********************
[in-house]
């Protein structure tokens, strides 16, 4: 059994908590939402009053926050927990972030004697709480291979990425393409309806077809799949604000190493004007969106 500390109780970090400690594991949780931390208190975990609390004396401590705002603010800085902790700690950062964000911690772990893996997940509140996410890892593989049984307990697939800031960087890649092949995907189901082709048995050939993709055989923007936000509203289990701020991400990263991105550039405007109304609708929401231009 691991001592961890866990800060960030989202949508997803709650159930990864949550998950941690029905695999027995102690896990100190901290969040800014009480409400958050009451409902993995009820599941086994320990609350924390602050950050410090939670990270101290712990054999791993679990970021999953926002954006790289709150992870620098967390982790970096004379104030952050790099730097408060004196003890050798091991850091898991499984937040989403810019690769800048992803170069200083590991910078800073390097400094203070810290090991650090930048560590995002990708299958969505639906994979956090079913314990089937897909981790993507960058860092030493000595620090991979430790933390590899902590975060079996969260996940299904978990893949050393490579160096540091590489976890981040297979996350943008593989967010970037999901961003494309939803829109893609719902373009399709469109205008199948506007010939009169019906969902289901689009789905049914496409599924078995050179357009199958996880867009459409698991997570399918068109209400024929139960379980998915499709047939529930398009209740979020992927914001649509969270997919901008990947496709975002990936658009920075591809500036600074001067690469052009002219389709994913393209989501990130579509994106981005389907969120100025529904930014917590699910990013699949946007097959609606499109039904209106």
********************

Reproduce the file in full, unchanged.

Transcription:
[in-house]
């Protein structure tokens, strides 16, 4: 059994908590939402009053926050927990972030004697709480291979990425393409309806077809799949604000190493004007969106 500390109780970090400690594991949780931390208190975990609390004396401590705002603010800085902790700690950062964000911690772990893996997940509140996410890892593989049984307990697939800031960087890649092949995907189901082709048995050939993709055989923007936000509203289990701020991400990263991105550039405007109304609708929401231009 691991001592961890866990800060960030989202949508997803709650159930990864949550998950941690029905695999027995102690896990100190901290969040800014009480409400958050009451409902993995009820599941086994320990609350924390602050950050410090939670990270101290712990054999791993679990970021999953926002954006790289709150992870620098967390982790970096004379104030952050790099730097408060004196003890050798091991850091898991499984937040989403810019690769800048992803170069200083590991910078800073390097400094203070810290090991650090930048560590995002990708299958969505639906994979956090079913314990089937897909981790993507960058860092030493000595620090991979430790933390590899902590975060079996969260996940299904978990893949050393490579160096540091590489976890981040297979996350943008593989967010970037999901961003494309939803829109893609719902373009399709469109205008199948506007010939009169019906969902289901689009789905049914496409599924078995050179357009199958996880867009459409698991997570399918068109209400024929139960379980998915499709047939529930398009209740979020992927914001649509969270997919901008990947496709975002990936658009920075591809500036600074001067690469052009002219389709994913393209989501990130579509994106981005389907969120100025529904930014917590699910990013699949946007097959609606499109039904209106």